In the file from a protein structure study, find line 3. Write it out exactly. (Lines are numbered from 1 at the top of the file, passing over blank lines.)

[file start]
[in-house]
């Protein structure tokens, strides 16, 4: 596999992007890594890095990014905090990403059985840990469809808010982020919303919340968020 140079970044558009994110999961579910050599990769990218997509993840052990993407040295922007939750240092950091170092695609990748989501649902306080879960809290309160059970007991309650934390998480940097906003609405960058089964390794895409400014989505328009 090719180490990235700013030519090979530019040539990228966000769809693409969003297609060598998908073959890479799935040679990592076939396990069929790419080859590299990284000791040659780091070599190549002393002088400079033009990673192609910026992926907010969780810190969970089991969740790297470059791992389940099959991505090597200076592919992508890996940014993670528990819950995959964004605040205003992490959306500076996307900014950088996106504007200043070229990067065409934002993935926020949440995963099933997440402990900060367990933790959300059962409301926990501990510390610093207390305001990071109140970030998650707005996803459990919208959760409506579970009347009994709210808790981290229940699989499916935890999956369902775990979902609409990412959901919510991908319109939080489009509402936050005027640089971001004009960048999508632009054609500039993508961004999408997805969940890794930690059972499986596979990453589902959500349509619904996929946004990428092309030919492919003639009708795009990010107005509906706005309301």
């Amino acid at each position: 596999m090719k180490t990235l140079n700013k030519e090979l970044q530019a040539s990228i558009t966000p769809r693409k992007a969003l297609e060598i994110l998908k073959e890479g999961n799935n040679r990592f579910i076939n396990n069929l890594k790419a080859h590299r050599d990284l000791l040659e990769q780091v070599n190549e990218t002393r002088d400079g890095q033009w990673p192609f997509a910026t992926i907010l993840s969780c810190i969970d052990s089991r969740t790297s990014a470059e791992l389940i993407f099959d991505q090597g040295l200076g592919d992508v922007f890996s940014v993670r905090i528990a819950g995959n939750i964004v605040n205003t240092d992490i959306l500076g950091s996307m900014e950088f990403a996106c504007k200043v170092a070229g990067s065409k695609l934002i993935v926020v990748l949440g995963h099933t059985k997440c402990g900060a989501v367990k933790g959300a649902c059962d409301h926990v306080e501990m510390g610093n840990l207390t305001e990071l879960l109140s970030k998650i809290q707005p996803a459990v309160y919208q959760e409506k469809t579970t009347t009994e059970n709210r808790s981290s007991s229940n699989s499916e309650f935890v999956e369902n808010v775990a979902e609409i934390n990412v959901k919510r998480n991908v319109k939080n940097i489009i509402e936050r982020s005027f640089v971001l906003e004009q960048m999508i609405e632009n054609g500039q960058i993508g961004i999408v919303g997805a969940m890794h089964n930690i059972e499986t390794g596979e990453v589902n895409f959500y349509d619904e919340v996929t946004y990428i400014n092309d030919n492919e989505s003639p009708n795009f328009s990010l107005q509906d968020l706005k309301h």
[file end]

């Amino acid at each position: 596999m090719k180490t990235l140079n700013k030519e090979l970044q530019a040539s990228i558009t966000p769809r693409k992007a969003l297609e060598i994110l998908k073959e890479g999961n799935n040679r990592f579910i076939n396990n069929l890594k790419a080859h590299r050599d990284l000791l040659e990769q780091v070599n190549e990218t002393r002088d400079g890095q033009w990673p192609f997509a910026t992926i907010l993840s969780c810190i969970d052990s089991r969740t790297s990014a470059e791992l389940i993407f099959d991505q090597g040295l200076g592919d992508v922007f890996s940014v993670r905090i528990a819950g995959n939750i964004v605040n205003t240092d992490i959306l500076g950091s996307m900014e950088f990403a996106c504007k200043v170092a070229g990067s065409k695609l934002i993935v926020v990748l949440g995963h099933t059985k997440c402990g900060a989501v367990k933790g959300a649902c059962d409301h926990v306080e501990m510390g610093n840990l207390t305001e990071l879960l109140s970030k998650i809290q707005p996803a459990v309160y919208q959760e409506k469809t579970t009347t009994e059970n709210r808790s981290s007991s229940n699989s499916e309650f935890v999956e369902n808010v775990a979902e609409i934390n990412v959901k919510r998480n991908v319109k939080n940097i489009i509402e936050r982020s005027f640089v971001l906003e004009q960048m999508i609405e632009n054609g500039q960058i993508g961004i999408v919303g997805a969940m890794h089964n930690i059972e499986t390794g596979e990453v589902n895409f959500y349509d619904e919340v996929t946004y990428i400014n092309d030919n492919e989505s003639p009708n795009f328009s990010l107005q509906d968020l706005k309301h």